The right perception is that of impermanence in a changing world, of suffering in an imperfect world, of non-self in everything, of impurity in what is foulness. In youth, the prime phase of life, people are often very optimistic and naive. They perceive life as an endless road covered in roses and they travel on that road joyously and carefree, believing that their happiness would last forever. However, this appears to be a rather unrealistic view, for life is a mixture of happiness and suffering due to the changing nature of things. When life is hard to cope with, sweetness turns bitter, youth and strength turns to infirmity, illness and finally, old age and death. In disappointment and despair, people would beat their breasts, crying out: Alas! We have betrayed by our naïve ideas about life and world!
However, the philosophical aspect of the saññāvipallāso is much more profound. In the Brahma world, according to Buddhist cosmology, the life span of celestial beings is very long, of many world cycles and therefore the Brahmas think that they are permanent, and the omniscient creators of the world (See Brahmajalasutta, DN). The idea of permanence also comes from a belief in reincarnation, that an indestructible ‘soul’ (as depicted in the Upaniṣads) transmigrates from this body to another body at death; and that the body being impermanent, whereas the soul is considered permanent. The Buddhist teachings deny the existence of such unchanging identity or soul or self, which I will discuss in the next chapter. The (wrong) perception of permanent and the (wrong) perception of the soul are a corollary of each other. Similarly, the (wrong) perception of happiness in what is actually suffering is due to taṇhā, thirst or craving; this thirst, being but a consequence of the perception of beauty (sukha saññā).
Therefore, saññā emerges as a neutral faculty that may be right or wrong, correctly or incorrectly function in the act of perceiving. In other words, in the cognitive process, saññā plays an important role in giving an idea of the object perceived, and as I stated earlier, it might be the first factor leading one astray. What caused perception to be perverted? In a philosophical sense, it is ignorance about the real nature of things (the three signata: anicca, dukkha, and anatta) and therefore one perceives it in opposite ways. In an epistemological sense, perception or discrimination and identification are a more accurate rendering of saññā. It can not, however, take place without the previous conceptions. Such and such is called blue, red, etc., and thus, according to the knowledge acquired earlier, one identifies what one sees presently as having such and such a colour. The same thing applies to the perception of shape: big or small, round or square, long or short; these perceptions build up the conception of things such as woman, man, monkey or cow, a dog or tree, etc. Perceiving, discriminating and identifying are the functions of saññākkhandha. It is conditioned by what one has learnt, intellectually or practically.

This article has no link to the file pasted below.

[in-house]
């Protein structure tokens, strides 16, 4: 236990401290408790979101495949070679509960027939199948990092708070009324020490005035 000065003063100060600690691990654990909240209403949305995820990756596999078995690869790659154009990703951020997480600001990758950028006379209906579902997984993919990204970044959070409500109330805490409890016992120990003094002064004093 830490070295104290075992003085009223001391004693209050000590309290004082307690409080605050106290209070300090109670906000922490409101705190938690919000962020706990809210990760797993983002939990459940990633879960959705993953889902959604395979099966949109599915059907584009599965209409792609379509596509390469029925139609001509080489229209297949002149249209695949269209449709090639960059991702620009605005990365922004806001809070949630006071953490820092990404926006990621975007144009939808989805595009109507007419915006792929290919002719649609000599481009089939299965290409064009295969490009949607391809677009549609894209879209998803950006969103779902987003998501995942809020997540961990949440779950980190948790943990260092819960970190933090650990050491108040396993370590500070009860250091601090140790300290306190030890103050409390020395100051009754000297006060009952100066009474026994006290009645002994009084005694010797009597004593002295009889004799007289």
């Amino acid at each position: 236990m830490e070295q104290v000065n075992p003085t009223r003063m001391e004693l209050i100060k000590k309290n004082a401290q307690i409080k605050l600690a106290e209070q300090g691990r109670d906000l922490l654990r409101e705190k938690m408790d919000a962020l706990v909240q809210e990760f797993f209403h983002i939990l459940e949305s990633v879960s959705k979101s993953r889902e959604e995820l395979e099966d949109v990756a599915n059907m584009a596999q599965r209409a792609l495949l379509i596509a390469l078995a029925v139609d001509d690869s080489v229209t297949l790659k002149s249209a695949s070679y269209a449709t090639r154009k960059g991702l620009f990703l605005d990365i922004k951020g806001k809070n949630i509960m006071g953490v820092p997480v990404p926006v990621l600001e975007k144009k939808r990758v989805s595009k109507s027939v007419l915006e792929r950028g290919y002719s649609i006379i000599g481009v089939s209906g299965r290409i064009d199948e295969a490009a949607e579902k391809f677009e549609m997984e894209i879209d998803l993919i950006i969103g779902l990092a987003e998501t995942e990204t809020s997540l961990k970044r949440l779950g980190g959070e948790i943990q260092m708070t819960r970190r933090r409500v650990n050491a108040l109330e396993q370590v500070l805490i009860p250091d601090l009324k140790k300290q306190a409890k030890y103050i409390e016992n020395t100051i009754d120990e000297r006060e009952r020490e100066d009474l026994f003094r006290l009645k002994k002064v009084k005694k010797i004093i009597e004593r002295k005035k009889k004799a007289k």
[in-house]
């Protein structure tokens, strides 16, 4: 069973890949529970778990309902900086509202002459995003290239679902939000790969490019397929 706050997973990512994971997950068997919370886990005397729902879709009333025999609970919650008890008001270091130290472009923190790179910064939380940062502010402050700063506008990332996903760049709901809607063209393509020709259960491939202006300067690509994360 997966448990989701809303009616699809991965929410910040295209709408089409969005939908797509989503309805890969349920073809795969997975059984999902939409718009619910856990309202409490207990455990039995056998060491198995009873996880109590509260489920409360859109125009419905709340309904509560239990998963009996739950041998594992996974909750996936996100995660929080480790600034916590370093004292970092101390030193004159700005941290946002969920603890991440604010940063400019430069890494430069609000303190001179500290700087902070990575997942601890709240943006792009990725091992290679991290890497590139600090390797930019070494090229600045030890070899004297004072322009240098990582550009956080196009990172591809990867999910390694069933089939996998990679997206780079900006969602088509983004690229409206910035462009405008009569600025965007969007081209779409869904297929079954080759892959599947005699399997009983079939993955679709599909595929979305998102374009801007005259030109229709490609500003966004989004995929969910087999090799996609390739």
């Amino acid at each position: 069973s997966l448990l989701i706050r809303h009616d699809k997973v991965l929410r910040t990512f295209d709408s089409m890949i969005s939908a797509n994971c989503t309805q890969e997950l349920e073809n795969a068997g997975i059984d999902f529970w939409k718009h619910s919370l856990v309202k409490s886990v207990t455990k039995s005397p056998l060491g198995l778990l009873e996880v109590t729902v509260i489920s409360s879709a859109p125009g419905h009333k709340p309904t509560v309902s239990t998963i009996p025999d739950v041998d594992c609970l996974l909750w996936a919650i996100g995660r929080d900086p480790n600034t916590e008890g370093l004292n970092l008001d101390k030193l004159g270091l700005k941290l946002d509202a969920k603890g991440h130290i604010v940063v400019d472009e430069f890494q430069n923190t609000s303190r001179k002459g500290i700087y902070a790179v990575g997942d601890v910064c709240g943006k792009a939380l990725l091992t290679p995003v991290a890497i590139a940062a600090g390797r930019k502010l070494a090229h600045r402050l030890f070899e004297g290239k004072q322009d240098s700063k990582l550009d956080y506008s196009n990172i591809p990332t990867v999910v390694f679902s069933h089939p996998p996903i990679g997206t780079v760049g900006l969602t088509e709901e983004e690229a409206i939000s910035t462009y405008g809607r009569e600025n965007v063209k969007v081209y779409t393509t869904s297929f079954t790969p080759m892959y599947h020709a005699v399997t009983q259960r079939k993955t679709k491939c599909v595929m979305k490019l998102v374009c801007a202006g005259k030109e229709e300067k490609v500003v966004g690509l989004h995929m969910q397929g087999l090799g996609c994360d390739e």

In the Madhupiṇḍika sutta (M.I, sutta No18), it seems that perception comes after feeling, but careful investigation reveals that this is not true; they are, in fact, simultaneous. We cannot stop feeling, for already we sense it or are conscious of it. However, the crucial point is that the average mind does not stop at what is perceived, it makes a comparison with past experiences and identifies what is experienced with reference to oneself, either taking delight in or rejecting it. Thus the process entails all khandhas with an ego-centered attitude (papañcasaññāsaṅkhā). This is what we have come across when saying that the five aggregates are not something one can pick up one by one separately. The experience which is described in terms of khandhas is an overall process, it piles up and overlays one upon the other; that is why it is called khandha.
In Dīghanikāya, Poṭṭhapāda, when a wandering ascetic asked the Buddha whether saññā is one’s self (attā), they argued that perception arises and ceases without causes or conditions; when perception enters one’s body, one is conscious; when perception leaves the body, one is said to become unconscious. Though it seems the argument around saññā among ascetics is something very similar to consciousness (viññāṇa in Buddhist terms), this certainly is not in accordance with saññākkhandha in the Buddhist sense; the answer of the Buddha concerning this matter is that saññā being caused, arises and ceases according to conditions, and saññā, in fact, can be trained. This certainly refers to citta or mind which consists of the four arūpakhandhas (vedanā, saññā, saṅkhāra, and viññāṇa) as a whole.
There seem some conflicts in the usage of the word saññā in different places in the texts. In A.IV, 45, the Buddha talked about the ‘world’ as a compound of kalebare sasaññimhi samanake lokaṃ - “in this body with perception and mind”, whereby the word saññi (being an adjective of saññā) may be translated as ‘conscious’, thus making a distinction between “conscious body” and “mind”. This meaning is also in accordance with saññisatta - conscious being, and asaññisatta - a being without perception; and in the description of the seventh jhāna nevasaññā-nāsaññā – “neither perception, nor non-perception”, and more subtle in the ninth attainment “saññā-vedayita-nirodha sammāpatti” which is a state described as being the extinction of feeling and perception. Now we see that saññākkhandha is not always a necessary part of human experience.